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Emerging Wildlife

Bobcats, bears, and moose, oh my



Around dusk, many of us can look out our windows and see deer making their way through our yards. So it might come as a surprise to learn that throughout the 1800s there were only  an estimated 20 deer in the entire state of Connecticut. Just 20 deer. Why so few? Because 75 percent of the state was cleared, treeless farmland, and Fairfield County was a patchwork of fields, separated by the region’s ubiquitous stone walls. Farm animals were the norm. Wild animals were not.

When industry began replacing farming in the 20th century, the trees were once again allowed to grow. Aerial photographs show that most of the tree growth prevalent today was not here in the 1930s. Trees provide food, shelter, and camouflage for animals, and with the regrowth wildlife began to reappear.  

The number of deer grew rapidly. So much so that in 1979 Connecticut passed the first deer management act to control their population. Today, Fairfield County has the highest deer density in the state, at close to 60 per square mile. Hundreds of large estates and homes typically sitting on several acres, combined with over 5,000 acres of permanently preserved open space in Weston, Wilton, Georgetown, and Redding make an ideal habitat.   

Primarily nocturnal, coyotes spend time at night near forested land. Hunter surveys in 2013 accounted for 5,988 coyote sightings in Connecticut. They normally shy away from people but small pets should not be left outside unattended. At 40 to 60 pounds, coyotes are not large, but because they are essentially wild dogs, their ability to fight for survival compensates for their size. They are predisposed to prey on deer, hence the great growth in the large number of coyotes.   

Wild turkeys were here when our first settlers arrived, but by the early 1800s they were all but gone. Efforts to restore their numbers in the 1950s and 1960s failed, but between 1975 and 1992, 356 wild turkeys were released at 18 sites in the state which, combined with denser forests, has restored their population. Traveling with their young, they are an impressive sight. It is important to avoid feeding them or they will always return, and this will reduce their ability to survive in the wild.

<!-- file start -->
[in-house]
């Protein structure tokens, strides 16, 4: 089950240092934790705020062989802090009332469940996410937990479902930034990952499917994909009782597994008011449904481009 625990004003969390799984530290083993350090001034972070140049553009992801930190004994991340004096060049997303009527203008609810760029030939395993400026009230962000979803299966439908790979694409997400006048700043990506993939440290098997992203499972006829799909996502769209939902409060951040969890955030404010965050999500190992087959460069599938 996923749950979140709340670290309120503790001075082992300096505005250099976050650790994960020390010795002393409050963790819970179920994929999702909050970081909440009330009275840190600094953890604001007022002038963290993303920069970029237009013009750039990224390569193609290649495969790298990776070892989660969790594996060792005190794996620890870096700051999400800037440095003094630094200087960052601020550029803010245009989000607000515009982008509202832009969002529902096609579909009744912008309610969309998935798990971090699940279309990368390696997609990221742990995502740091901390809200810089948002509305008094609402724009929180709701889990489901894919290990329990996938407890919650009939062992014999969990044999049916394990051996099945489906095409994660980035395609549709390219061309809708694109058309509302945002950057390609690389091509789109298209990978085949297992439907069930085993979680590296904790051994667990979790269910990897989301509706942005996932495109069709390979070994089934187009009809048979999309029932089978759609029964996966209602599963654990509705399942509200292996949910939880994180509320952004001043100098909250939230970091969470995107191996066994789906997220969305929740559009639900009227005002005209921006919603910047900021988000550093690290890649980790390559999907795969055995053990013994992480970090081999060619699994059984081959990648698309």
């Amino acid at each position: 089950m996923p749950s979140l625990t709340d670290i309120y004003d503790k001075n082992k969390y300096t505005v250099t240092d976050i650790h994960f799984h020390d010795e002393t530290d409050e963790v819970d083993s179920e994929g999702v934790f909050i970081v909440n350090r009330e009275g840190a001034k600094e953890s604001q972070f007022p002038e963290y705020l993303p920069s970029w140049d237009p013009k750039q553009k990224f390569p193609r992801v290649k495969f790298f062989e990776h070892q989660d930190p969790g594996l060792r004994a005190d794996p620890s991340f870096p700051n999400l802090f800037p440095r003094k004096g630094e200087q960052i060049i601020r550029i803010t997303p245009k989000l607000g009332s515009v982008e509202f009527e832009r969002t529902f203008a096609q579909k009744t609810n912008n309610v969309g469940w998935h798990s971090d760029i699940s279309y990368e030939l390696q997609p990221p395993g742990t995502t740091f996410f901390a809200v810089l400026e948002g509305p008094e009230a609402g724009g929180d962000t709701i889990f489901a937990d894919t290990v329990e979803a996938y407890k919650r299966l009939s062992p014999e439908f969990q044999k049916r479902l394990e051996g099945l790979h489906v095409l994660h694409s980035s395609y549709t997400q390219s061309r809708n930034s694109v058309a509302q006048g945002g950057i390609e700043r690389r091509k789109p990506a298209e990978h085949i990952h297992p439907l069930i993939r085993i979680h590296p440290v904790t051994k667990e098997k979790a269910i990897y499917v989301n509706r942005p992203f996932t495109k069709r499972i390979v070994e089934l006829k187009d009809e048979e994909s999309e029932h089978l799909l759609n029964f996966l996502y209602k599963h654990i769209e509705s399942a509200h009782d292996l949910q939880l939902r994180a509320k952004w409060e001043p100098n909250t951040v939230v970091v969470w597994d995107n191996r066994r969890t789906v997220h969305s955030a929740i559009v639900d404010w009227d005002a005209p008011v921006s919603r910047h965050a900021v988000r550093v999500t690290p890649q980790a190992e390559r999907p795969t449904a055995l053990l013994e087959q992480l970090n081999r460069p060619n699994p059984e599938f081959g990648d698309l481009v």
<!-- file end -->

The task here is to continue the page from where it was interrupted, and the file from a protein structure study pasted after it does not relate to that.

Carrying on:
In the past, bobcat sightings were rare, but today they are quite common. Hunter surveys reported 971 bobcat sightings in Connecticut in 2013. Bobcats thrive in the dense undergrowth at a forest’s edge, and prey on small animals such as mice, chipmunks and, yes, wild turkeys. Bobcats resemble a miniature cougar-tiger hybrid and weigh 20 to 40 pounds. They normally try to avoid humans, but small household pets are natural targets. 

Each year over 7,000 deer are struck by cars in Connecticut, but in 2007 readers reacted with surprise when they read the newspaper headline, “Moose is struck on Merritt Parkway in New Canaan.” Moose are surprisingly prevalent in Fairfield County. In 2013 moose were sighted in Danbury, Easton, Monroe, and Fairfield, and the Connecticut DEEP Wildlife Division reported 67 sightings statewide over a six-month period that year. Moose are a member of the deer family but considerably larger, reaching heights of six feet and weighing upwards of 2,000 pounds. They have been known to travel great distances in mating season. In 2004 the Massachusetts division of Fish and Wildlife attached a radio collar to a young female at the Massachusetts/New Hampshire border. From June 5 through July 11 tracking showed that she travelled over 100 miles, to Old Lyme, where she settled in a three square mile area between Route 1 and I-95.  She was soon relocated to Northern Connecticut. 

In the 1840s black bears were rendered almost extinct in Connecticut and it wasn’t until the 1980s that they began to return. Hunter surveys reported 550 black bear sightings in the state in 2013, with an estimated annual increase of 15 to 20 percent. Local sightings are becoming more common. Last year a cub was perched in a tree on Danbury’s crowded Main Street and then relocated to Redding. Black bears generally avoid humans, but should you happen to come close to encountering one, make sure to back away while facing it, making noise and waving your arms. And take note: residential trashcans, bird feeders, and barbeque grills are potent attractions to the bears, so avoid leaving them outdoors.

Kris Zulkeski of Connecticut Wildlife Management specializes in relocating wild animals and says, “The numbers of black bears will continue to grow, and as new homes are built, the number of encounters will increase. The animals aren’t going anywhere.” 

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